Touring - SPD clipless comfy off-bike shoes, choices choices...
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Hi, I am sold on clipless as I have been using them for a year now and I definitely wouldnt go back. One thing that bothers me however is that my current shoes (lowest end shimano spd) are not very comfortable for walking. The metal cleats touch the ground all the time, they are very slippery and Im always worrying that I might scratch wooden floors.
Ive been looking for a pair of spd shoes that will be very comfortable when using off the bike, here are my current options:
Diadora Santa cruz (http://www.nashbar.com/profile_moreimages.cfm?category=&subcategory=&sku=12136&brand=)
Cannondale Roam (http://www.nashbar.com/profile_moreimages.cfm?category=&subcategory=&sku=13874&brand=)
Specialized Tahoe (http://www.specialized.com/bc/SBCEqProduct.jsp?spid=12779)
Has anyone had any experience with these particular models?
Any other suggestions? Basically what Im interested in is a shoe that won't let the metal cleat touch the ground.
11-03-05, 01:49 PM
In general, I find entry level shoes more comfortable to walk in as their soles are not as stiff as more expensive, competitive type mountain shoes.
Regardless of shoe type, your cleats will eventually come in level with sole treads as they gradually wear down. Some treads are taller than others, but they sometimes interfere with pedal engagement.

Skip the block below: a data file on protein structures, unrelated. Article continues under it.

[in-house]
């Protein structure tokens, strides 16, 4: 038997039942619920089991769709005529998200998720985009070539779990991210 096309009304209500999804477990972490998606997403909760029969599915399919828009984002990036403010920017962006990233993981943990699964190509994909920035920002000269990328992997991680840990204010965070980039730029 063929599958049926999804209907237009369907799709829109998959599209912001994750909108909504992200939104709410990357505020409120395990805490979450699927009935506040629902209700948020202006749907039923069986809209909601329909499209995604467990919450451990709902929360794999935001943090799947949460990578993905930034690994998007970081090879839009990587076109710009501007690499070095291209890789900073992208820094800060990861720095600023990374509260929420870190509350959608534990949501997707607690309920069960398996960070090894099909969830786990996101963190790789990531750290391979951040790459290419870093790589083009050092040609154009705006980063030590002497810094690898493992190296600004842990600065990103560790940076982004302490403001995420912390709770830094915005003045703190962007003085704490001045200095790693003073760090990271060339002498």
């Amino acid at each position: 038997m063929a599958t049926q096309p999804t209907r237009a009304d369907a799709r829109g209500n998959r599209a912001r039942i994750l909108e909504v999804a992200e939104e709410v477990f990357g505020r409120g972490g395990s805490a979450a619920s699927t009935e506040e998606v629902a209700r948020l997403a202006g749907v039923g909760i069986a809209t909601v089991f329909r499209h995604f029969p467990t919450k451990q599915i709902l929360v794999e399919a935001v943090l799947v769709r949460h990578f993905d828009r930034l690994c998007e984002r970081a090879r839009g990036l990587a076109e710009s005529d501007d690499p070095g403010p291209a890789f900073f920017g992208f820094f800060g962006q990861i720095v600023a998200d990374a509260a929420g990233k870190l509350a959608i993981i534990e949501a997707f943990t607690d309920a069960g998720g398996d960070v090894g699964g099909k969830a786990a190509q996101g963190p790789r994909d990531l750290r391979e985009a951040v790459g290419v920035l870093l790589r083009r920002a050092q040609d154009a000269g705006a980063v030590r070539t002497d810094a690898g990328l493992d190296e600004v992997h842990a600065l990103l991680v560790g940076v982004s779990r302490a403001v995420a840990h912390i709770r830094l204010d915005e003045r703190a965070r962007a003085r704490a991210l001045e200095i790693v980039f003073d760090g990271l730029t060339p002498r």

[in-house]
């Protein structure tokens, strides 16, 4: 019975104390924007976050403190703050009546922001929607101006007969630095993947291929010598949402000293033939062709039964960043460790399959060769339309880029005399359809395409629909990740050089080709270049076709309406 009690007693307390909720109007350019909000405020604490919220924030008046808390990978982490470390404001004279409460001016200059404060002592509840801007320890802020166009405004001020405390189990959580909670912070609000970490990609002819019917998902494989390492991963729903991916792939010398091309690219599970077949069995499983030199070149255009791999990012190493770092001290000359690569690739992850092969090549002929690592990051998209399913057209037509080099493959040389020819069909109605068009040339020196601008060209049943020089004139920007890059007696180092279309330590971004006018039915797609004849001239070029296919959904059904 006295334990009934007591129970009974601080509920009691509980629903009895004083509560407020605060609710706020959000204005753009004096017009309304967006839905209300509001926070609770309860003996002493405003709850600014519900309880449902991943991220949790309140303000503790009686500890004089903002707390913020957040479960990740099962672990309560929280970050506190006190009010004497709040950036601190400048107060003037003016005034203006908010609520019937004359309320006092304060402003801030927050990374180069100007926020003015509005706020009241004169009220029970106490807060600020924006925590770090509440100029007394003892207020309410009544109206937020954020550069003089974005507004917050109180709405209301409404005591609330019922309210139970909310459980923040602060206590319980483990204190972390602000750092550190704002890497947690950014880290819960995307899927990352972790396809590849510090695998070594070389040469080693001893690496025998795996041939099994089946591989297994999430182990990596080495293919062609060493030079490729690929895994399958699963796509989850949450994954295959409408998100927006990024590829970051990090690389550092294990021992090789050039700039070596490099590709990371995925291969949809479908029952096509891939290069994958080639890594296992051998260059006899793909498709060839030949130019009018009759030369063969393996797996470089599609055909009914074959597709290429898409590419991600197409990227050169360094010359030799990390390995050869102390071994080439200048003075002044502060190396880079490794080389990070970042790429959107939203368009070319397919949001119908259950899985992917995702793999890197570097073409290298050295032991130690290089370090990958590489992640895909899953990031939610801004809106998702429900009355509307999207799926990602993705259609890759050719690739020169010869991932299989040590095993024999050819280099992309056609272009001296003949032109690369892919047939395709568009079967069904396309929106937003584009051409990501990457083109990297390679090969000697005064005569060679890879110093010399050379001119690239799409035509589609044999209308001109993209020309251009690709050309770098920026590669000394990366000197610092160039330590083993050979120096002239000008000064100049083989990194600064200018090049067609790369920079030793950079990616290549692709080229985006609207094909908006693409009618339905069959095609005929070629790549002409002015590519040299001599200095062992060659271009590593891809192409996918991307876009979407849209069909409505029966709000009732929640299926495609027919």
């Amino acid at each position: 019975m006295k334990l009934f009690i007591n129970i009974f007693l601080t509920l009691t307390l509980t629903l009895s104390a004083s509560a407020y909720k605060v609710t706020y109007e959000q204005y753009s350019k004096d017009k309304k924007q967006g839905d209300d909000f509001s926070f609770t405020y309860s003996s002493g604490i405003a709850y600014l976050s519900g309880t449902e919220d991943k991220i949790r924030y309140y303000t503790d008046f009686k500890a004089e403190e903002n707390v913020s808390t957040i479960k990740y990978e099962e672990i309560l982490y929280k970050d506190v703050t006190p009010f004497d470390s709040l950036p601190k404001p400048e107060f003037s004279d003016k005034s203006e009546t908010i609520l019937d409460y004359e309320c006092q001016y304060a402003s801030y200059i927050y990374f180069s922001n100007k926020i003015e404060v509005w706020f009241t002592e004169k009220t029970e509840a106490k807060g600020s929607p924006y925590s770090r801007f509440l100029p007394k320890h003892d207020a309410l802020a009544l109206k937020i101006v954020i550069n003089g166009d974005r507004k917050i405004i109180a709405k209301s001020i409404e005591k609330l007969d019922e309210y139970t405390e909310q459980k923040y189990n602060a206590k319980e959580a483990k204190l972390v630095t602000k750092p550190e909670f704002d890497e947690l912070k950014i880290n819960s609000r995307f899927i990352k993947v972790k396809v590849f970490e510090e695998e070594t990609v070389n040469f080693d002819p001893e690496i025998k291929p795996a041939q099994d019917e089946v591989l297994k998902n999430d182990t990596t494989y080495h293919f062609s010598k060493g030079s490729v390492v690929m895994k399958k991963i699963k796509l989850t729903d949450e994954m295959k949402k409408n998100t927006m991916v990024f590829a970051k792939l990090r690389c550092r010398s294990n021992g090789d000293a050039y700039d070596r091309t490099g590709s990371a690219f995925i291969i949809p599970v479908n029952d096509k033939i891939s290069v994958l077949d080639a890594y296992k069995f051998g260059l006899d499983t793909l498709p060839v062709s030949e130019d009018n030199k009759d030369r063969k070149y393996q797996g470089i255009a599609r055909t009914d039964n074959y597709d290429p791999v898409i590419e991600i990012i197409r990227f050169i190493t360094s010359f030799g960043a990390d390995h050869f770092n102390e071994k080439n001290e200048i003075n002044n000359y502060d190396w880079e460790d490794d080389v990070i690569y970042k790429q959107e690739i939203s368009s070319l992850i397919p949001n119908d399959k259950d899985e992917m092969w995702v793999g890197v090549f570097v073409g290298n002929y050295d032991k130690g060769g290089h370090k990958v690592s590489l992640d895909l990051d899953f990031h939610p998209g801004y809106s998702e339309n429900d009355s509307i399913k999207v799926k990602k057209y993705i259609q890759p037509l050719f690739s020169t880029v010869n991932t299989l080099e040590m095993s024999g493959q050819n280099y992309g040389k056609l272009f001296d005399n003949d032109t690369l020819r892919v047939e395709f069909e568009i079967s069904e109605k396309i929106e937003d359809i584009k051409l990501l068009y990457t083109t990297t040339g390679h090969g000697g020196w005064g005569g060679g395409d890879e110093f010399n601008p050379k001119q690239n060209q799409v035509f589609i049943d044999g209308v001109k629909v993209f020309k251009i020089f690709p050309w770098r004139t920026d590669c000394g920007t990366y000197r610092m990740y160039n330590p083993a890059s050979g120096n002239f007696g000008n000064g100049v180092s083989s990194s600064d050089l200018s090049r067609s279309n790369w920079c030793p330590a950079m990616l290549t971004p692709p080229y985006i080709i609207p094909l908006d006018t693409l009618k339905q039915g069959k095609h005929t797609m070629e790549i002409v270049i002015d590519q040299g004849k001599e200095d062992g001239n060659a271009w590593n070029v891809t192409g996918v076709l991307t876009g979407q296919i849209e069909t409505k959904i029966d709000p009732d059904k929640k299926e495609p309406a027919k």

11-03-05, 02:20 PM
XC tour - one pair of shoes. 3400 miles. 10-mile trail hike in Bozeman. Hours of walking around in Washington DC.
Cleat does touch the ground a teeny bit, making them slightly slippery when walking on rock, but fine on flat pavement and anything else. I take them off for nice wooden floors. I bet this is cleat dependant - I use a Speedplay Frog pedal.
Tahoe's are great even for walking. You notice the cleat only if there is grit under foot.
11-03-05, 07:54 PM
I don't think there is such a thing as a confortable clippless shoe. I bought egg beaters and Shimano MO-021 mtb shoes for my commuter. The shoes were "walkable" but far from walking shoes. I don't have the money to experiement, so they were retired to mountaing biking duty (great move, btw, and long past due). I put my clips back on the commuter. The most appealing option I see, if I were into it, would be to change shoes at my destination.
Hmmm.....what about clipless sandals? It may be getting a little chilly for them but I've heard some pretty good things about them from BF members. They will be my next shoe purchase.
Hmmm.....what about clipless sandals? It may be getting a little chilly for them but I've heard some pretty good things about them from BF members. They will be my next shoe purchase.Yes I've thought about them, but for me sandals are not an option because my next tour includes some cold places, probably even with snow on the road.
Matthew A Brown
11-04-05, 09:44 AM
Yes I've thought about them, but for me sandals are not an option because my next tour includes some cold places, probably even with snow on the road.
Still, sandals can and do work fine in these situations. Have a couple pairs of wool socks and some waterproof/neoprene overbootie thing and your set. There's always lots to be said for layering clothes, shells and such, same goes for footgear.
Not saying there might not be better options, but don't rule it out... properly equipped sandals can handle pretty much any kind of non-molten-lava touring....
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